Google Cast Beta extension update allows for 1080p casting of Chrome tabs

Chromecast_dongle (1)Google has updated their Chromecast companion extension for the Chrome browser that brings in a pretty useful new tweak for slinging your browser tabs to your television. If you’re using the beta version of the Google Cast extension in Chrome, you’ll be able to cast your tabs in full 1080p, up from the 720p option that’s available in the stable version.

To top it off, the beta extension allows you to adjust the bitrate of your casted tabs, plus set a limit on the maximum FPS captured from those tabs. If you’ve got a nice router, you can really turn those settings up to get a fantastic experience with your Chromecast, but if you’re dealing with a cheaper or slower router, you may not want to crank the settings up too high.
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Chrome ADB server released for Nexus 5

ChromeADBIf you’re interested in tinkering with your phone, you know how using ADB requires installing the SDK or using a toolkit (my personal method of action). However, thanks to Koushik Dutta, a prolific Android developer and creator of many apps, there is a public version of an ADB server for Chrome, released today. Unfortunately, it only works with the Nexus 5 at the moment, but we can expect him to add more devices in the future, most likely starting with the rest of the current Nexus devices.
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Google testing Ultra Violet “chat heads” for Hangouts on desktop

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Google is reportedly working on a new feature for the desktop version of Hangouts that will make chatting a much better experience for users. This new feature is called “Ultra Violet” and will allow you to set up floating conversations that you can move around your screen, as opposed to just having minimized tabs like we do now.

The circles float around like Facebook’s famous “chat heads” and expand into a full conversation when clicked. Whenever a new conversation starts, another chat head is added to the row below the current conversations, which makes it easy to keep track of which conversations are currently active.
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64-bit support for Chrome now in beta for Windows users

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If you’re running Windows on your computer, you’re in luck.

In Google’s most recent beta version of Chrome, the browser added 64-bit support. The support had been previously available in the Canary and developer editions of the browser, but it was a bit buggy.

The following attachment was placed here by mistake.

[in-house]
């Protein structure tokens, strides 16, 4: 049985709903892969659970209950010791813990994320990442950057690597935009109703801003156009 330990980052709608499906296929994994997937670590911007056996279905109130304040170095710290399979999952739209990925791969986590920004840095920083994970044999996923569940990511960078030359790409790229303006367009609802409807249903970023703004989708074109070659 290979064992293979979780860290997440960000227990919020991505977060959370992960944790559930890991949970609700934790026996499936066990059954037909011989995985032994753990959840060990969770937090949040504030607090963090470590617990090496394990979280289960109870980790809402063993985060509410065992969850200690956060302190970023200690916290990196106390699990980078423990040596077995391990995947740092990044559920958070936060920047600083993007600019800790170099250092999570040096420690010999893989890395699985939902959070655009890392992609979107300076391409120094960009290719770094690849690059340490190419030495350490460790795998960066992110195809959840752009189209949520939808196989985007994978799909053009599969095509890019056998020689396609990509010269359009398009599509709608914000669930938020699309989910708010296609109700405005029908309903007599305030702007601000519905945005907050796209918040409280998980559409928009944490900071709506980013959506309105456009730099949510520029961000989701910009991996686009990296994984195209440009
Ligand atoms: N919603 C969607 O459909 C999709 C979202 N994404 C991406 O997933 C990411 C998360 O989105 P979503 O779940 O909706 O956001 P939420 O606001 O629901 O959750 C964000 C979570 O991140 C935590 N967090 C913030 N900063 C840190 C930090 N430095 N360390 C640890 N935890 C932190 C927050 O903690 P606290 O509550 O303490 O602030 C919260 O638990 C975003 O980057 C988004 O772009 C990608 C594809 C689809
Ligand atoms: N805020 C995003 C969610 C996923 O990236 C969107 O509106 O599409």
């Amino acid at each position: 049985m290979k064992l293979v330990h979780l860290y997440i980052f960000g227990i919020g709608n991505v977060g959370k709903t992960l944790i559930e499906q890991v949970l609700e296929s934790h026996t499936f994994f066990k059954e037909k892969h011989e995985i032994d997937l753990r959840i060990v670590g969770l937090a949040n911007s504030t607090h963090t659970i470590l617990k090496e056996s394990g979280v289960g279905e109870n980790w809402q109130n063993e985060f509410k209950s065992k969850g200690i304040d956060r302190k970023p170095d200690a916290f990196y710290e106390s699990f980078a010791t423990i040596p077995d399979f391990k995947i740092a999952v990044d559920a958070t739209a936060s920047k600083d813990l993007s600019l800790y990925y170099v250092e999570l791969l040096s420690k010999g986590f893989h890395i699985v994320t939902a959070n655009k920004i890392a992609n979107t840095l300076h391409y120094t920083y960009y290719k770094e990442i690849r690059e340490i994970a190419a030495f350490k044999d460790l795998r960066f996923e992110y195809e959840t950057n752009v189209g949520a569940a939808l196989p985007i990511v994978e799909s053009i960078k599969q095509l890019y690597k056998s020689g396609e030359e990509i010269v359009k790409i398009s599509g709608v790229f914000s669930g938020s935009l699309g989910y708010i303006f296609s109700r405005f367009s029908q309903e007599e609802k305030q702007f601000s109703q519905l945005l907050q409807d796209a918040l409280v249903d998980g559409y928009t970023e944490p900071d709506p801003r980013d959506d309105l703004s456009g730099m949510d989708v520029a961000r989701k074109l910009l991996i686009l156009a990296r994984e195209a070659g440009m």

Now, the capability is pretty solid (of course there will be a few hiccups), but this is the closest we’ve been to a stable 64-bit browser from Google. If you’re interested in getting the beta release, just head to the source link.

Source: Google Chrome

Google working on fixing laptop battery drain bug in Chrome

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A recently uncovered bug in Chrome showed that Google’s browser was unnecessarily using too much battery on laptop computers due to the way Chrome handled PC processors when it was idling. Chrome sets the processor tick rate at 1 millisecond, even when it’s just sitting in the background not doing anything, which can cause up to an extra 25% battery drain on some hardware. Other browsers, like Microsoft’s Internet Explorer, keep the CPU tick rate at the default 15.625 milliseconds when it isn’t doing intensive tasks.
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Google details what’s new in Android L preview, including new design language, performance improvements, and security features

Android material design

Google has finally taken the wraps off of what’s new in their Android L preview. You’ll see a new Material Design language that they’ve been hinting at with app releases over the past few weeks and other under-the-hood tweaks, including better graphics and battery performance, security enhancements, and ART becoming the standard runtime moving forward. This new preview comes with 5,000 new APIs for developers, full 64-bit support, and some new tools for web developers, to boot.
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Google wants help to improve Tab Casting with Chromecast

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Google needs your help improving one of the features with Chromecast. Tab Casting, which allows users to mirror content from the Chrome browser to Chromecast, is getting some attention from Google to improve its performance. Right now, the Tab Casting feature has slight lag when sending over a webpage. However, it is nothing that renders the feature useless. To try the new enhanced version, you will need Chrome Canary and the Google Cast Beta extension.

Hit the break for full directions from one of Chrome’s product managers.
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